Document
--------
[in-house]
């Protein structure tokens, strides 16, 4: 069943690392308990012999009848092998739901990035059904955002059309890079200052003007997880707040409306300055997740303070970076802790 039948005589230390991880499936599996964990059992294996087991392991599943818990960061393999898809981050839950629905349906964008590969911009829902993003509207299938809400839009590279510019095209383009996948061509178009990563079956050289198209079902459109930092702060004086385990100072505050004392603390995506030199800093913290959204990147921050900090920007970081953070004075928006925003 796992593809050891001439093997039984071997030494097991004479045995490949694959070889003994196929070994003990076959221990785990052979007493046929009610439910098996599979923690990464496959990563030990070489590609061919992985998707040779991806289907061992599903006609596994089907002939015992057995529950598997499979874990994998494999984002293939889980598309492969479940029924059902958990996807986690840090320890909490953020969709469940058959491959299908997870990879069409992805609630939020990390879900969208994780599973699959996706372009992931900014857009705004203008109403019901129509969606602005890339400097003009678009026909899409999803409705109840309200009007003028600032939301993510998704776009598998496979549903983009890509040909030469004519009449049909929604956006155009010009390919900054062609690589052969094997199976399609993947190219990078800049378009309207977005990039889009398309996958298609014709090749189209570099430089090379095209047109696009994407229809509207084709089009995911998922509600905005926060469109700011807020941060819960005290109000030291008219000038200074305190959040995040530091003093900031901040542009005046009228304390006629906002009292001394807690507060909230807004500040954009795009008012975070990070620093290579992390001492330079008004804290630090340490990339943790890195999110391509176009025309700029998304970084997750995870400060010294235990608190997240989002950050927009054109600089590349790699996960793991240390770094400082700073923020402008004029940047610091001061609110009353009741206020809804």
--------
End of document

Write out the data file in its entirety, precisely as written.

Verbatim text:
[in-house]
């Protein structure tokens, strides 16, 4: 069943690392308990012999009848092998739901990035059904955002059309890079200052003007997880707040409306300055997740303070970076802790 039948005589230390991880499936599996964990059992294996087991392991599943818990960061393999898809981050839950629905349906964008590969911009829902993003509207299938809400839009590279510019095209383009996948061509178009990563079956050289198209079902459109930092702060004086385990100072505050004392603390995506030199800093913290959204990147921050900090920007970081953070004075928006925003 796992593809050891001439093997039984071997030494097991004479045995490949694959070889003994196929070994003990076959221990785990052979007493046929009610439910098996599979923690990464496959990563030990070489590609061919992985998707040779991806289907061992599903006609596994089907002939015992057995529950598997499979874990994998494999984002293939889980598309492969479940029924059902958990996807986690840090320890909490953020969709469940058959491959299908997870990879069409992805609630939020990390879900969208994780599973699959996706372009992931900014857009705004203008109403019901129509969606602005890339400097003009678009026909899409999803409705109840309200009007003028600032939301993510998704776009598998496979549903983009890509040909030469004519009449049909929604956006155009010009390919900054062609690589052969094997199976399609993947190219990078800049378009309207977005990039889009398309996958298609014709090749189209570099430089090379095209047109696009994407229809509207084709089009995911998922509600905005926060469109700011807020941060819960005290109000030291008219000038200074305190959040995040530091003093900031901040542009005046009228304390006629906002009292001394807690507060909230807004500040954009795009008012975070990070620093290579992390001492330079008004804290630090340490990339943790890195999110391509176009025309700029998304970084997750995870400060010294235990608190997240989002950050927009054109600089590349790699996960793991240390770094400082700073923020402008004029940047610091001061609110009353009741206020809804």